Not buying enough, at least. The reason that even pumping all profits back into the system, in accordance with the Santa Claus Agreement, turned out finally to be insufficient was not only that productivity had increased. It was also that the consumers were not doing the same. There was a leak through which money escaped from the production/consumption loop. Where was the leak? What did the customer want? Why was he turning away from the treasures of industrial production to save, hoard and invest, when investment without adequate consumption would hardly provide a return? Why was not money behaving as it should? Marx, it seemed, had skipped a part of the picture. The money was there and in the hands of buyers, but what was lacking was the will to buy

On closer scrutiny, it became obvious what the capricious customer wanted, and what he was doing. Not only was he saving rather than spending, he was also leaking more and more money to lawyers, doctors, professors, people who were mostly working without the help of machines and were themselves so highly paid, that an even larger proportion of their income ended up in savings and investments - and payment of fees to other professionals! - rather than contribute to increased consumption of machine-made goods.

The customer wanted precisely what the system - which was so anxious to please him - had been nevertheless reluctant to give him, and he was leaking a large part of the gifts of Santa Claus to his paramours. The unfaithful consumer had fallen in love with services, and as far as industrial production was concerned Global Glut was not a Ghost, it was real.

The meaning of Global Glut

If the reluctant consumer said no and would not change his mind, if more goods could not sell anymore for a profit because there were simply too much of them and acquiring more was not worth the effort - (which is basically what the consumer says when he refuses to spend the money he earns through his work to buy the surplus the system produces) - it would mean the end of the free society we had known. A society based on positive reinforcement could not survive Global Glut.

We saw that there are two great ways to run a society: positive and negative reinforcement. Faced with the challenge of machines, other societies had stumbled on the "simple" problem of effective demand and had turned to negative reinforcement. Fascism had been one way to do it; the metamorphosis, in the USSR, of the original utopian communism into an oppressive tyranny had been another. No surprise. Since it refused, on principle, to rely on the positive reinforcement of ambition and greed, it was a foregone conclusion that the communist system would, sooner or later, be confronted with stagnation and anarchy and then react the easy way out: negative reinforcement.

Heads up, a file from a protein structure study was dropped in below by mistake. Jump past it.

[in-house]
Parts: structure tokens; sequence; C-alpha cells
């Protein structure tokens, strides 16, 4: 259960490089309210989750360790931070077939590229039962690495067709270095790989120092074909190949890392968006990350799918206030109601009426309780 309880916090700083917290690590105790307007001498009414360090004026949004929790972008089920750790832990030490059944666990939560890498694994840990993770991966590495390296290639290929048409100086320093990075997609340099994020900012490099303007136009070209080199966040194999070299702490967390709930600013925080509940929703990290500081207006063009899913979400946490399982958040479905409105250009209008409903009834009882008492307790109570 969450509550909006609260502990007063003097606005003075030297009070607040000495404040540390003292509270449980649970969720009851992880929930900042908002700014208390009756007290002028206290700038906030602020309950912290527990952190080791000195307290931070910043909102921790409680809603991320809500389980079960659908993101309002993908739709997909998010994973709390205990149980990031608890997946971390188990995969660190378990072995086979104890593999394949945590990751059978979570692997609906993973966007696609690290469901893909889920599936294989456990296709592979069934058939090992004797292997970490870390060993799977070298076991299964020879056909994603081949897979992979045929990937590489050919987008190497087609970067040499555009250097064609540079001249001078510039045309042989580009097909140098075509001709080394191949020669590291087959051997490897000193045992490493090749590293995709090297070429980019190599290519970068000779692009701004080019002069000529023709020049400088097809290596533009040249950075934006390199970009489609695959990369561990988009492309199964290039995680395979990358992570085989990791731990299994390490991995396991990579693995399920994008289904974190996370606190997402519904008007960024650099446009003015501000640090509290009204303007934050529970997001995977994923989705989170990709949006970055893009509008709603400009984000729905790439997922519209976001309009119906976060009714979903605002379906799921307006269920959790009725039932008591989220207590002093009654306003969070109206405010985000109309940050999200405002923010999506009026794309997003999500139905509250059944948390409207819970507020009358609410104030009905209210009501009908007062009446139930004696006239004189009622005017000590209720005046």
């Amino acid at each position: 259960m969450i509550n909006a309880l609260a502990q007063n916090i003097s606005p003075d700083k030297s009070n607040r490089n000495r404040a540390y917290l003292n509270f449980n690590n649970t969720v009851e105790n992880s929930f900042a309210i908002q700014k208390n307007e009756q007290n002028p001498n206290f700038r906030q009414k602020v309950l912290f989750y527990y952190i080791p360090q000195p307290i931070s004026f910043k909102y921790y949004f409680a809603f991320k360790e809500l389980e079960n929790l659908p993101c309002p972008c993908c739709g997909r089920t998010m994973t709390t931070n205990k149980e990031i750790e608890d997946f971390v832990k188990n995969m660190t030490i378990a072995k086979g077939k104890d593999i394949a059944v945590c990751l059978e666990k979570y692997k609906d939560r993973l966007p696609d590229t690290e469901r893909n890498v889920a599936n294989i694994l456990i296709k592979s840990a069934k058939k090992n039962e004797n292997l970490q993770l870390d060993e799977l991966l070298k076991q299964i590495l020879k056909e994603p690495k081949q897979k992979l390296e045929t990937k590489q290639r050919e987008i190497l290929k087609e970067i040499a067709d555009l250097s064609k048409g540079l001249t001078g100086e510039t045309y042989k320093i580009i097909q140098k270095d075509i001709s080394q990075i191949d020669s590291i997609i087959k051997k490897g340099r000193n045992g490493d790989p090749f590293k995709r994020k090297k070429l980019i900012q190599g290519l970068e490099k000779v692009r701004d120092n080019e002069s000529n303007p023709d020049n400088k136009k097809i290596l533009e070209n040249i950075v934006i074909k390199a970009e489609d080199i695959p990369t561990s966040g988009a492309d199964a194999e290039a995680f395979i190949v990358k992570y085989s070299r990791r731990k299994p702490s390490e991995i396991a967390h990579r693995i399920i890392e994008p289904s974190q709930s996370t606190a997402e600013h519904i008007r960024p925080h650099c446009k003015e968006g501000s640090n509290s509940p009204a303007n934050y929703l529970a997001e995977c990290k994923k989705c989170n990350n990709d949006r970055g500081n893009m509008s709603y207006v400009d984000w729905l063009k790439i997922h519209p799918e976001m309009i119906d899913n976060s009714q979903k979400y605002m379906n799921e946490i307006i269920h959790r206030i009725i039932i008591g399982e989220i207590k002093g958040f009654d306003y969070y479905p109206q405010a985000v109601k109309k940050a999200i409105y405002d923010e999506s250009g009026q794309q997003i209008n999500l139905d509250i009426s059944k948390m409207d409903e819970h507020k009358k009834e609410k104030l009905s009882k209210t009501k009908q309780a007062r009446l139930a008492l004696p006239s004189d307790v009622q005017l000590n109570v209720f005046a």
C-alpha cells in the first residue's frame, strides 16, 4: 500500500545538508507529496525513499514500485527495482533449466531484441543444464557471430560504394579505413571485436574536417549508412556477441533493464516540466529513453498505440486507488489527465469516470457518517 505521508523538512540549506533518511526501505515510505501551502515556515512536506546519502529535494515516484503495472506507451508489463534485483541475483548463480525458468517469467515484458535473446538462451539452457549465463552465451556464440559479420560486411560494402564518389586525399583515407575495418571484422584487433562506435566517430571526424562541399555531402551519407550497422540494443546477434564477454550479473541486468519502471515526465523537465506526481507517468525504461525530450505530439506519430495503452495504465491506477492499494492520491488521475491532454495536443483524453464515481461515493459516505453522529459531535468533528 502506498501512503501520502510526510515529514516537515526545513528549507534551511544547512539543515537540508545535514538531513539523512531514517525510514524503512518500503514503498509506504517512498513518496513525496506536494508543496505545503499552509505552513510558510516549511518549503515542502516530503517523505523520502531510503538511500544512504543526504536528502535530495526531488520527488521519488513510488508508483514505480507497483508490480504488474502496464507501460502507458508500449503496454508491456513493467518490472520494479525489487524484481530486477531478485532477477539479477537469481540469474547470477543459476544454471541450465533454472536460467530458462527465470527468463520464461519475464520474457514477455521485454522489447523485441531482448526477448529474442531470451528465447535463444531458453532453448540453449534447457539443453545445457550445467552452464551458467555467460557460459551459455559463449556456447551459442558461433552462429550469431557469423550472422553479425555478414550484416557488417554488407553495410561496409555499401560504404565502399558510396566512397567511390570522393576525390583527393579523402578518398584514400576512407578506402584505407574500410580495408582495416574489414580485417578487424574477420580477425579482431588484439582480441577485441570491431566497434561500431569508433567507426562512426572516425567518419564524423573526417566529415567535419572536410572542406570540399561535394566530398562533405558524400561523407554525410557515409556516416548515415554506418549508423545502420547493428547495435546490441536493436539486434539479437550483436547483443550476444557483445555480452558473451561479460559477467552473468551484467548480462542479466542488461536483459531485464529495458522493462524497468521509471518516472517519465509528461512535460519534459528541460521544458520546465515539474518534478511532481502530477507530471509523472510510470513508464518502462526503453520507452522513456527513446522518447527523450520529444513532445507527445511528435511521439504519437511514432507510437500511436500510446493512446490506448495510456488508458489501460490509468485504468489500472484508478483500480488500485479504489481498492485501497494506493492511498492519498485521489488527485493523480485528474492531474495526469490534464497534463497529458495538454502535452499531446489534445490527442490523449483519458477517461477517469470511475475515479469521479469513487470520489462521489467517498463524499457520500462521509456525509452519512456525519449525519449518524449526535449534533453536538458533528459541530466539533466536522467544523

In Western Industrial Nations - and most of all in the United States - the choice had been to trust the equalizing impact of Machine together with human ambition to create a society of freedom working completely on positive reinforcement. Each desire fulfilled was replaced by another desire to fulfil, each target met was replaced by another target to meet and no sticks were required. Given enough momentum, the system had equilibrium in motion, like a bicycle, and as long as it kept moving it could be kept on course with one hand, even with no hands at all, since the will to uphold the structure had been internalized and Power had been properly identified with Authority.

This approach - we may call it the American Way - had been the answer to fascism and communism and had proved successful enough to meet the challenge of wealth concentration and income distribution, making it possible to soft-sell to top-dogs the dissociation of "wealth as a way-to-own-things" (the object of greed which they would have to renounce, up to a point), from "wealth as a tool-for-power" (the object of ambition which they would be allowed to keep), and to apply the redistribution of wealth essential for the system to function. It was this success in tackling the income distribution challenge that had paved the way for industrial expansion on a scale that had brought Plenty and a deadlier challenge... for society based on positive reinforcement cannot survive Global Glut.